In the forest clearings around fallen giants are saplings of celery-top pine and tea-tree, racing for light, with purple apple berry, forest flax-lily, and a saw-toothed wheat grass around them. On the forest floor, moss, lichen and fungi are composting the old
Our guides point out the tiny holes where freshwater crayfish hide. Looking back, a vast panorama unfurls.
hardwood sleepers of the Adamsfield track, as well as every fallen leaf and limb, back into life-giving humus. Amid the patchwork of deep greens and black earth come flashes of brightly coloured fungi – milky whites, tangerine and the brilliant cyan Mycena interrupta, or pixie’s parasol, no bigger than a thumbnail. “The more types of fungi you find, the healthier the forest,” Balcombe says.
We reach a stand of old regnans, 3m or more in diameter. Bark draped in ferns and moss, knuckles protruding, like awnings, over hollows at their base. One has a crown of spires so far above the canopy they can’t be counted. We are silenced, even the three boys, and just sit awhile with these ancient brothers.
In 2011, environmentalist Miranda Gibson climbed to a tiny wooden platform suspended 60m up a 400-yearold regnans she named the Observer Tree. She lived there for 449 days, supported by volunteers on the ground, in protest against the logging of this old-growth forest. Their campaign was rewarded in 2013 when the Upper Florentine was added to the Tasmanian Wilderness World Heritage Area, although the nearby Styx Valley remains under threat.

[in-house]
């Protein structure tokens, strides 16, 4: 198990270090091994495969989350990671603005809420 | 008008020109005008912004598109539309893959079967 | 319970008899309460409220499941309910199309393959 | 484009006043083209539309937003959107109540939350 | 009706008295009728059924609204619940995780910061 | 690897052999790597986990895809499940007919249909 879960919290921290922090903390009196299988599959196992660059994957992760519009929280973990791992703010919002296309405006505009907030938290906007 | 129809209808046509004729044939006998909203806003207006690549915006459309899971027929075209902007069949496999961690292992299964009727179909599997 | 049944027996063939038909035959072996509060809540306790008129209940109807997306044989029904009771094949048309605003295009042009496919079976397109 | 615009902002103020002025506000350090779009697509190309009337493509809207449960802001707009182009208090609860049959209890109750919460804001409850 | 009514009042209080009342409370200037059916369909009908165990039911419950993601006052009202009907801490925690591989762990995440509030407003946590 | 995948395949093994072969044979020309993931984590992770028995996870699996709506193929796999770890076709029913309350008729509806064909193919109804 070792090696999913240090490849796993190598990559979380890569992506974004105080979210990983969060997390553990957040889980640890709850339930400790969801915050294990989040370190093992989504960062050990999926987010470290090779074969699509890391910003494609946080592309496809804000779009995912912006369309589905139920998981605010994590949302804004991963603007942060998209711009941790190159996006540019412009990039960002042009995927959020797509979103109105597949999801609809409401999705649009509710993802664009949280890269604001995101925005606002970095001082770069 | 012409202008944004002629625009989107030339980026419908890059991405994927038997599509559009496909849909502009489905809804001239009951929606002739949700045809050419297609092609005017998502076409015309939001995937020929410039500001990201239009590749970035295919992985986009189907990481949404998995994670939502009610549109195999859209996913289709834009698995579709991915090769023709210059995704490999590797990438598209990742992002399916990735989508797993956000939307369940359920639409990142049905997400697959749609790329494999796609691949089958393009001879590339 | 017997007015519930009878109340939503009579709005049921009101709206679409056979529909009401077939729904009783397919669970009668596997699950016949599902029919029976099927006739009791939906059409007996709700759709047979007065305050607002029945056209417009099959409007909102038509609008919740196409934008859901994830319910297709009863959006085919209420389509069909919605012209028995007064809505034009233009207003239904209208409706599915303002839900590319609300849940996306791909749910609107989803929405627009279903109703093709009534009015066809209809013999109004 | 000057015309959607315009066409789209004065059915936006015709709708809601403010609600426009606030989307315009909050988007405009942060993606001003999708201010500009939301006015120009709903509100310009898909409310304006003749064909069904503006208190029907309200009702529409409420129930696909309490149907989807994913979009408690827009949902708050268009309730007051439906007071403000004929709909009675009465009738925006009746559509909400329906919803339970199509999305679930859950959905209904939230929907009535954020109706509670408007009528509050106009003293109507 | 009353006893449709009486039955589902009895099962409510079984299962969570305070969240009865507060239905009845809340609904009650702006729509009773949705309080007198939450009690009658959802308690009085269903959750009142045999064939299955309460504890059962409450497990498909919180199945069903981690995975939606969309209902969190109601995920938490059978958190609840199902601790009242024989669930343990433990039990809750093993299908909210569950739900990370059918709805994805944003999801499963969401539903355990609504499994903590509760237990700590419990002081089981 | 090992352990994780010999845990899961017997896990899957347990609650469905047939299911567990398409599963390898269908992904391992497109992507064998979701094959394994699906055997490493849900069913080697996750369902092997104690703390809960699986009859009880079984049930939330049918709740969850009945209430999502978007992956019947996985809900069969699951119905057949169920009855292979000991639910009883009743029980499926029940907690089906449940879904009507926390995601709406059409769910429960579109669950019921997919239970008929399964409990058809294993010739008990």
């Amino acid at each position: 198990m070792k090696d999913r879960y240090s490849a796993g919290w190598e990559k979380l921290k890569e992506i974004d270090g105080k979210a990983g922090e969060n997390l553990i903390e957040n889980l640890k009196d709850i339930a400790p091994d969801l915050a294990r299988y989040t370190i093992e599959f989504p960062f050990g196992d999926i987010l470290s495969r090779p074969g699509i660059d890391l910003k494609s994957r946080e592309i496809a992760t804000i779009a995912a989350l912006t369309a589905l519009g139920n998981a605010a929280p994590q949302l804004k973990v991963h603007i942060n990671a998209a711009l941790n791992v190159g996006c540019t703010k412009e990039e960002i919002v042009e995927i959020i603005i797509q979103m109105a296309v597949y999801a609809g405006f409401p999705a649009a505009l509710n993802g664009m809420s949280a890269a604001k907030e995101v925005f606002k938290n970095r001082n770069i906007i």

Wild Pedder began in 2016. Lou cofounded it with his friend Cody McCracken, an environmental scientist and conservationist he met through the Tasmanian Walking Company. The pair developed the Pedder Experience, first taking small groups on wilderness day-trips with comfortable lodgings for nightly return. They spent a year traversing this terrain in all weather to build an itinerary that, says McCracken, “really shows the diversity of the southwest Wilderness in Tasmania’s largest national park”.
Breathtaking as it is, Pedder is an altered landscape. The original lake was drowned in the early 1970s when the Hydro Electric Commission dammed the Serpentine and Huon rivers to make cheap electricity for an aluminium smelter. Truchanas had campaigned against it for years, along with artist Max Angus, activist Brenda Hean (who mysteriously disappeared in 1972), and countless others locally and internationally who saw its significance. Nearly 50 years later, it’s believed that the lake, with its dazzling 3km beach of pink quartz sand, and the Serpentine River, are lying intact, waiting to be revived.
In his 1986 book Lake Pedder showing the many moods of the original lake, with photographs by Truchanas and others, Bob Brown wrote: “Lake Pedder lies beneath the tide of insensitivity which still curses human affairs ... but beyond these times, a wiser and kinder age beckons us into the future.”
Whether or not the damming is undone, the Tasmanian outdoors community is part of that “wiser, kinder future”. Balcombe’s instruction on our first day of this trip speaks volumes about a love of nature, and the influence of Truchanas: “One rule applies whenever we go into a wild place: we take only photographs, and we leave only footprints.” Wild Pedder operates this vehicle-supported four-day itinerary from November to May, with accommodation at Pedder Wilderness Lodge, Strathgordon. wildpedder.com.au
Breathtaking as it is, Pedder is an altered landscape. The original lake was drowned to make cheap electricity.
Clockwise from above: Wild Pedder founders Lou Balcombe, left, and Cody McCracken; the enlarged Lake Pedder; the pixies’s parasol fungus; and kayaking on Serpentine Reach